Marichelle had finally decided she was going back to school. After 20 years of working, she felt that her life needed a drastic change. She was shocked when she was accepted into a master’s program, but kept telling herself that they wouldn’t have accepted her if they didn’t want her. That was three months ago, and that lingering doubt about her abilities has only grown louder. Knee deep into her first semester, she can’t get over the use of the phrase “atypical student” to refer to her mid-life scholarship, and most of the students in the class are around the same age as her daughter. On top of that, there have been so many tech advances in the past 20 years that she’s had to purchase a new laptop and grapple with computer programs that are second-nature to her classmates. She’s embarrassed to talk about it at school, even though she’s sure her classmates would be supportive.
Jackson was ecstatic to be accepted into his first choice of colleges, but also to be the first person in his family to get into college at all. His parents were so proud of him, and he felt confident the best way to show them his appreciation for his support was to make the grade. But he never imagined how hard it would be, and after his first year, he was put on academic probation. It’s some of the intangible aspects of college that are vexing him. For example, he’s trying very hard, but he doesn’t get the same support he had from teachers in high school — there’s generally an expectation that he is responsible for his own performance, or lack thereof. Back in high school, he was the star pupil, and his teachers were eager to help anytime he had a question. Now, in huge lecture halls, he feels like a number. He has some great friends, but they just want him to come out all the time and party. Jackson doesn’t want to let anyone down, but partying is starting to sound like a good idea.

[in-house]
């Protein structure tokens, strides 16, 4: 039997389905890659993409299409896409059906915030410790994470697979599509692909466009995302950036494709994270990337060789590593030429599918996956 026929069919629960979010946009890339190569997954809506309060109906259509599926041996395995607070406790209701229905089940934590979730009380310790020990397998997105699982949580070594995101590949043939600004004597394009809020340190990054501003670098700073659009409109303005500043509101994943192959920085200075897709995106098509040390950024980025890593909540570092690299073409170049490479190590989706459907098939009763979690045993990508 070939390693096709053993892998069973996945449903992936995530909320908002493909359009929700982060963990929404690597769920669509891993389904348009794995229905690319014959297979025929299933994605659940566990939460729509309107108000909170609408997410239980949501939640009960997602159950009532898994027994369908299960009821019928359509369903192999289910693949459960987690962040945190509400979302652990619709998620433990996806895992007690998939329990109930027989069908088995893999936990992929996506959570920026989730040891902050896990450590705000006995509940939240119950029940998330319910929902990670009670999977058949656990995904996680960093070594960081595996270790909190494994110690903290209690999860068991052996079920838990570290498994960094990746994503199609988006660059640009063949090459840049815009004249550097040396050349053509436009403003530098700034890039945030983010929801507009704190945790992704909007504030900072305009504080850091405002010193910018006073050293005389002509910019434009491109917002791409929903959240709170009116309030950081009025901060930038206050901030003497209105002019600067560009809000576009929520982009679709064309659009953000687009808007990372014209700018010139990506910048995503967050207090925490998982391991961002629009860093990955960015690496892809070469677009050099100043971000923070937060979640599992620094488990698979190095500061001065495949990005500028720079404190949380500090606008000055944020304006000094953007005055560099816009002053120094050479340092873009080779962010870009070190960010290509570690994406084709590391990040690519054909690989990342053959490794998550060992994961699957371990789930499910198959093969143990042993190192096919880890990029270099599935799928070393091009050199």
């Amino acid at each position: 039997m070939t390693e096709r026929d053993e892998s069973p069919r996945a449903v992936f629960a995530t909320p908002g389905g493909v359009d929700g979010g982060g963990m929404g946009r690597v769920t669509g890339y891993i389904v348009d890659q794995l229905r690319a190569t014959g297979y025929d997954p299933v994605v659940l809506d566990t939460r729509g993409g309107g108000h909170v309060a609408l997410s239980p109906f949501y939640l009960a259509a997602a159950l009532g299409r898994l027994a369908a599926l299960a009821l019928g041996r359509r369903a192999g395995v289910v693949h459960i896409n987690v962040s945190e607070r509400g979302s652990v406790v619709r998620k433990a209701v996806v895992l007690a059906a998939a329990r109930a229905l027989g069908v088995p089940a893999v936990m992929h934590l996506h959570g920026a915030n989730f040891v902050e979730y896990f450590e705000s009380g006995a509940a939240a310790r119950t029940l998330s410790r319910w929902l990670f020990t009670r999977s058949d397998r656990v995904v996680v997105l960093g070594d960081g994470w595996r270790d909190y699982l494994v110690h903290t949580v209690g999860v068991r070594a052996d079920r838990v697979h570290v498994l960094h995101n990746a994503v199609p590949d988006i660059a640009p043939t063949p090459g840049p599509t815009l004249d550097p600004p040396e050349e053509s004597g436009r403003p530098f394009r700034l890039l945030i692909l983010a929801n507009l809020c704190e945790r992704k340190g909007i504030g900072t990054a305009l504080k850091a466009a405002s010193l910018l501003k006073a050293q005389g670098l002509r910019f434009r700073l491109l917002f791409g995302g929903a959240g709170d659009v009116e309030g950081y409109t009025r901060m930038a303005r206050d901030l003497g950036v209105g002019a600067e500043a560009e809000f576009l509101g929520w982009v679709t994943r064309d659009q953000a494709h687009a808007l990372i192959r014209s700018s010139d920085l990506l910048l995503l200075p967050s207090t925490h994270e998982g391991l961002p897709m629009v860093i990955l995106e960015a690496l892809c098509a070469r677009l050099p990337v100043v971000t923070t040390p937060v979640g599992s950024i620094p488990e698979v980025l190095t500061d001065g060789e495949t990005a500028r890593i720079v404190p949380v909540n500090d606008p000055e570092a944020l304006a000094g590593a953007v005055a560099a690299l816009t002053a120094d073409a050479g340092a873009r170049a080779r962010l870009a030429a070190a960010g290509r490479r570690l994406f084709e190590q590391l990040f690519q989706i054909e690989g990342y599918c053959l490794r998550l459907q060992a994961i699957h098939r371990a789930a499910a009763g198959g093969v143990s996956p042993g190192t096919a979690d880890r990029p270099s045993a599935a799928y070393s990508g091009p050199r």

Jacqueline is a first year medical student, and boy, does she have the disposition! She’s competitive, type-A, and somewhat socially isolated and emotionally disassociated. No doubt a lot of these characteristics came from her home life — her father was emotionally distant and her mom angry and enmeshed with her. To this day, Jacqueline still reports in at least 2-3 times a week just so her mother can feel as though she’s involved in her life. Recently, after a bout with 3 weeks of virtually no sleep and losing a fair amount of weight, it occurred to Jacqueline that she might not make it to the end if she didn’t get in a better place emotionally. But she really didn’t have anyone in her family she could reach out to that wouldn’t make things worse, and she was far too competitive with her cohorts to let them know.